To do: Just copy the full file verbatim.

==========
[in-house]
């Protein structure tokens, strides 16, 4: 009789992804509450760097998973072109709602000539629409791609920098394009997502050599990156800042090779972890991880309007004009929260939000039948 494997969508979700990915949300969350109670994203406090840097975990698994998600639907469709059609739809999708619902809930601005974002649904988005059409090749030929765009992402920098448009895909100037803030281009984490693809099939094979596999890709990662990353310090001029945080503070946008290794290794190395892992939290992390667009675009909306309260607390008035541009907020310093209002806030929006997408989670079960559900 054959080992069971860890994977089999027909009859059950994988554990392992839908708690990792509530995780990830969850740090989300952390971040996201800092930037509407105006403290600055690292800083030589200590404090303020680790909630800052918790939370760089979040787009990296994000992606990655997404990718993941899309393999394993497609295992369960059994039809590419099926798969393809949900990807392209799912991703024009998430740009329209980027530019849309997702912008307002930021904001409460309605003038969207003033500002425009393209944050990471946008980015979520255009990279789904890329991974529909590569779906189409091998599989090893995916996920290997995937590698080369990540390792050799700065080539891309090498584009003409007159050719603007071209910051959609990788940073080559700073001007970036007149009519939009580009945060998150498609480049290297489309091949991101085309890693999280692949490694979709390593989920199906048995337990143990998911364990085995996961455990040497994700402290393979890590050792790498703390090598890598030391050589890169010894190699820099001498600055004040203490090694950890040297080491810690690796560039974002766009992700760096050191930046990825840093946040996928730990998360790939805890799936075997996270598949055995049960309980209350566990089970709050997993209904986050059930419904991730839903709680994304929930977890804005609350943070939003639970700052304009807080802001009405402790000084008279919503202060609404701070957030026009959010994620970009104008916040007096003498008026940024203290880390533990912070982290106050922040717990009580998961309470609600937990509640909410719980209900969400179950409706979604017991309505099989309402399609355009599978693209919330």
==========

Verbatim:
[in-house]
């Protein structure tokens, strides 16, 4: 009789992804509450760097998973072109709602000539629409791609920098394009997502050599990156800042090779972890991880309007004009929260939000039948 494997969508979700990915949300969350109670994203406090840097975990698994998600639907469709059609739809999708619902809930601005974002649904988005059409090749030929765009992402920098448009895909100037803030281009984490693809099939094979596999890709990662990353310090001029945080503070946008290794290794190395892992939290992390667009675009909306309260607390008035541009907020310093209002806030929006997408989670079960559900 054959080992069971860890994977089999027909009859059950994988554990392992839908708690990792509530995780990830969850740090989300952390971040996201800092930037509407105006403290600055690292800083030589200590404090303020680790909630800052918790939370760089979040787009990296994000992606990655997404990718993941899309393999394993497609295992369960059994039809590419099926798969393809949900990807392209799912991703024009998430740009329209980027530019849309997702912008307002930021904001409460309605003038969207003033500002425009393209944050990471946008980015979520255009990279789904890329991974529909590569779906189409091998599989090893995916996920290997995937590698080369990540390792050799700065080539891309090498584009003409007159050719603007071209910051959609990788940073080559700073001007970036007149009519939009580009945060998150498609480049290297489309091949991101085309890693999280692949490694979709390593989920199906048995337990143990998911364990085995996961455990040497994700402290393979890590050792790498703390090598890598030391050589890169010894190699820099001498600055004040203490090694950890040297080491810690690796560039974002766009992700760096050191930046990825840093946040996928730990998360790939805890799936075997996270598949055995049960309980209350566990089970709050997993209904986050059930419904991730839903709680994304929930977890804005609350943070939003639970700052304009807080802001009405402790000084008279919503202060609404701070957030026009959010994620970009104008916040007096003498008026940024203290880390533990912070982290106050922040717990009580998961309470609600937990509640909410719980209900969400179950409706979604017991309505099989309402399609355009599978693209919330």